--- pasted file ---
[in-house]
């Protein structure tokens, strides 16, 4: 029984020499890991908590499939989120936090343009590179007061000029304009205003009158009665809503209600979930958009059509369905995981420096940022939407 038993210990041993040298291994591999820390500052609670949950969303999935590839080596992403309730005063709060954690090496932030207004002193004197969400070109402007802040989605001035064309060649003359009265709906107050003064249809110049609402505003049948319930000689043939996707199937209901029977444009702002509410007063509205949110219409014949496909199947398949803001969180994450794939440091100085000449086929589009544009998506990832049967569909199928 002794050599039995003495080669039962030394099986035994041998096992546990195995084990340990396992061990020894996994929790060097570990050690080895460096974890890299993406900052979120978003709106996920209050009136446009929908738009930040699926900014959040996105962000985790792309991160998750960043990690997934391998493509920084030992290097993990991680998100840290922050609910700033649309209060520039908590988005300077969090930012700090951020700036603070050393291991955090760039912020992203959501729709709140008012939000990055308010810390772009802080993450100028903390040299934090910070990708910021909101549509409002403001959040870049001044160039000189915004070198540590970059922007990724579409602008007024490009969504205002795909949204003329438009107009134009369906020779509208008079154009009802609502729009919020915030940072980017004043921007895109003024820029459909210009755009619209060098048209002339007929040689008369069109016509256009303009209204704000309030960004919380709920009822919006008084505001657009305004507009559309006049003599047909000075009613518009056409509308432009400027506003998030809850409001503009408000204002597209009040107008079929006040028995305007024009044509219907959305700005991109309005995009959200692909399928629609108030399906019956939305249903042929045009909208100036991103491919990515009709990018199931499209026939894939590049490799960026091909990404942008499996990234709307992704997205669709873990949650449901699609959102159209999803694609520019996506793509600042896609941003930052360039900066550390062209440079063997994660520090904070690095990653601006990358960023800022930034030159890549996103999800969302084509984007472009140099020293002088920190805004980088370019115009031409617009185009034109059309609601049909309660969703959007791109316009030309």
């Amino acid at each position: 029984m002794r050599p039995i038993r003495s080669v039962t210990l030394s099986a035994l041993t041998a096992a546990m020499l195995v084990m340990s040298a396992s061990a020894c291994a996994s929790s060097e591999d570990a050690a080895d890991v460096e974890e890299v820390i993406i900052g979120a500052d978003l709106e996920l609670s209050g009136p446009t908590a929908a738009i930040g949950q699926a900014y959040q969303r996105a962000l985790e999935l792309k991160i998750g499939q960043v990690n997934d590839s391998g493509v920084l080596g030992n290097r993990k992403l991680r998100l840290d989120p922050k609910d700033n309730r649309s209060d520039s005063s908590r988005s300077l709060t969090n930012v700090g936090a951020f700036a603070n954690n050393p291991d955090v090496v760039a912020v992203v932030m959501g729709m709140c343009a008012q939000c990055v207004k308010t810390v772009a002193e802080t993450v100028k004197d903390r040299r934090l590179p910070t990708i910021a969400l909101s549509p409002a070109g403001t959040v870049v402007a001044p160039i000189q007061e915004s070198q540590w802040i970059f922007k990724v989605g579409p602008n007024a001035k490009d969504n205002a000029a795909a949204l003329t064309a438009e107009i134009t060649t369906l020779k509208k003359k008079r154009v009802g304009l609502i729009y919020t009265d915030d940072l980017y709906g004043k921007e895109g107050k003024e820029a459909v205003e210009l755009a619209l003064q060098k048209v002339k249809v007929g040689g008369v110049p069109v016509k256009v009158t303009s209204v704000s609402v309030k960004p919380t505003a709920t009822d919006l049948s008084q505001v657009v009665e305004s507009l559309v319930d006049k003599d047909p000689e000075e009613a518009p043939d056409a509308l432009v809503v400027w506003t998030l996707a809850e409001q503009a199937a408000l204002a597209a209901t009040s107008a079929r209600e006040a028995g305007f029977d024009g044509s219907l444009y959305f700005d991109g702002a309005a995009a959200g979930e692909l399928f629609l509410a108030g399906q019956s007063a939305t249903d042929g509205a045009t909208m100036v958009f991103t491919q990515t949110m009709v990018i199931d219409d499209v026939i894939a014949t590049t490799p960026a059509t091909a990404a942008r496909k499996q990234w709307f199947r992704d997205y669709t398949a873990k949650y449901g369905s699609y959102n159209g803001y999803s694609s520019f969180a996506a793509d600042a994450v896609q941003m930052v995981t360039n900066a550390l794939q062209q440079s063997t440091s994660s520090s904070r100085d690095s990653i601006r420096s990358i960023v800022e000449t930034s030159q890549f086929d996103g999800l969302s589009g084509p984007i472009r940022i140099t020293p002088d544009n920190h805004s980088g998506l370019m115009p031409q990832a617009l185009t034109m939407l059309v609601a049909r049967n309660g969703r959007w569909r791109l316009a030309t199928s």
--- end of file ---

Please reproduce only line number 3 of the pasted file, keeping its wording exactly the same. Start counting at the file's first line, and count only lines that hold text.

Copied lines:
């Amino acid at each position: 029984m002794r050599p039995i038993r003495s080669v039962t210990l030394s099986a035994l041993t041998a096992a546990m020499l195995v084990m340990s040298a396992s061990a020894c291994a996994s929790s060097e591999d570990a050690a080895d890991v460096e974890e890299v820390i993406i900052g979120a500052d978003l709106e996920l609670s209050g009136p446009t908590a929908a738009i930040g949950q699926a900014y959040q969303r996105a962000l985790e999935l792309k991160i998750g499939q960043v990690n997934d590839s391998g493509v920084l080596g030992n290097r993990k992403l991680r998100l840290d989120p922050k609910d700033n309730r649309s209060d520039s005063s908590r988005s300077l709060t969090n930012v700090g936090a951020f700036a603070n954690n050393p291991d955090v090496v760039a912020v992203v932030m959501g729709m709140c343009a008012q939000c990055v207004k308010t810390v772009a002193e802080t993450v100028k004197d903390r040299r934090l590179p910070t990708i910021a969400l909101s549509p409002a070109g403001t959040v870049v402007a001044p160039i000189q007061e915004s070198q540590w802040i970059f922007k990724v989605g579409p602008n007024a001035k490009d969504n205002a000029a795909a949204l003329t064309a438009e107009i134009t060649t369906l020779k509208k003359k008079r154009v009802g304009l609502i729009y919020t009265d915030d940072l980017y709906g004043k921007e895109g107050k003024e820029a459909v205003e210009l755009a619209l003064q060098k048209v002339k249809v007929g040689g008369v110049p069109v016509k256009v009158t303009s209204v704000s609402v309030k960004p919380t505003a709920t009822d919006l049948s008084q505001v657009v009665e305004s507009l559309v319930d006049k003599d047909p000689e000075e009613a518009p043939d056409a509308l432009v809503v400027w506003t998030l996707a809850e409001q503009a199937a408000l204002a597209a209901t009040s107008a079929r209600e006040a028995g305007f029977d024009g044509s219907l444009y959305f700005d991109g702002a309005a995009a959200g979930e692909l399928f629609l509410a108030g399906q019956s007063a939305t249903d042929g509205a045009t909208m100036v958009f991103t491919q990515t949110m009709v990018i199931d219409d499209v026939i894939a014949t590049t490799p960026a059509t091909a990404a942008r496909k499996q990234w709307f199947r992704d997205y669709t398949a873990k949650y449901g369905s699609y959102n159209g803001y999803s694609s520019f969180a996506a793509d600042a994450v896609q941003m930052v995981t360039n900066a550390l794939q062209q440079s063997t440091s994660s520090s904070r100085d690095s990653i601006r420096s990358i960023v800022e000449t930034s030159q890549f086929d996103g999800l969302s589009g084509p984007i472009r940022i140099t020293p002088d544009n920190h805004s980088g998506l370019m115009p031409q990832a617009l185009t034109m939407l059309v609601a049909r049967n309660g969703r959007w569909r791109l316009a030309t199928s």